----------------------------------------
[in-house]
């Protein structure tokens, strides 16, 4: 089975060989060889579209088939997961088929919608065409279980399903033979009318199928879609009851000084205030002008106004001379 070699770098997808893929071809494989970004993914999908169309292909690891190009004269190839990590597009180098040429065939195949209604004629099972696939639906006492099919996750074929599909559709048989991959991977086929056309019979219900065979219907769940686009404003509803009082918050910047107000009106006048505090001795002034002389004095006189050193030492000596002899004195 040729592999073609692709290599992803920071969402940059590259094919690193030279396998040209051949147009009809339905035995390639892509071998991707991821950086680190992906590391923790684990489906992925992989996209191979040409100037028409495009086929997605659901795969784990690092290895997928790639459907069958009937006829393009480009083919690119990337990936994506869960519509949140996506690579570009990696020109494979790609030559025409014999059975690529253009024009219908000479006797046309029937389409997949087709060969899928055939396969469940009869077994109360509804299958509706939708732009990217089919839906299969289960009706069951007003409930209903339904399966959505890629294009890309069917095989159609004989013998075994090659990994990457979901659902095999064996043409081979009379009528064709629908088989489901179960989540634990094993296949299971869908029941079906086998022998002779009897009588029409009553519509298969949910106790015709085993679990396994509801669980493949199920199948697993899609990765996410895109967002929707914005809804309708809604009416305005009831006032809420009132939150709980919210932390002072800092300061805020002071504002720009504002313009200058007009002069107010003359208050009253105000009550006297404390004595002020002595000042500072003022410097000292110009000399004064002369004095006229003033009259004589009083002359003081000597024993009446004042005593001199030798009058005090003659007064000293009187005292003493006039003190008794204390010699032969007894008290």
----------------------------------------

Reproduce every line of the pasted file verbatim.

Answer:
[in-house]
């Protein structure tokens, strides 16, 4: 089975060989060889579209088939997961088929919608065409279980399903033979009318199928879609009851000084205030002008106004001379 070699770098997808893929071809494989970004993914999908169309292909690891190009004269190839990590597009180098040429065939195949209604004629099972696939639906006492099919996750074929599909559709048989991959991977086929056309019979219900065979219907769940686009404003509803009082918050910047107000009106006048505090001795002034002389004095006189050193030492000596002899004195 040729592999073609692709290599992803920071969402940059590259094919690193030279396998040209051949147009009809339905035995390639892509071998991707991821950086680190992906590391923790684990489906992925992989996209191979040409100037028409495009086929997605659901795969784990690092290895997928790639459907069958009937006829393009480009083919690119990337990936994506869960519509949140996506690579570009990696020109494979790609030559025409014999059975690529253009024009219908000479006797046309029937389409997949087709060969899928055939396969469940009869077994109360509804299958509706939708732009990217089919839906299969289960009706069951007003409930209903339904399966959505890629294009890309069917095989159609004989013998075994090659990994990457979901659902095999064996043409081979009379009528064709629908088989489901179960989540634990094993296949299971869908029941079906086998022998002779009897009588029409009553519509298969949910106790015709085993679990396994509801669980493949199920199948697993899609990765996410895109967002929707914005809804309708809604009416305005009831006032809420009132939150709980919210932390002072800092300061805020002071504002720009504002313009200058007009002069107010003359208050009253105000009550006297404390004595002020002595000042500072003022410097000292110009000399004064002369004095006229003033009259004589009083002359003081000597024993009446004042005593001199030798009058005090003659007064000293009187005292003493006039003190008794204390010699032969007894008290």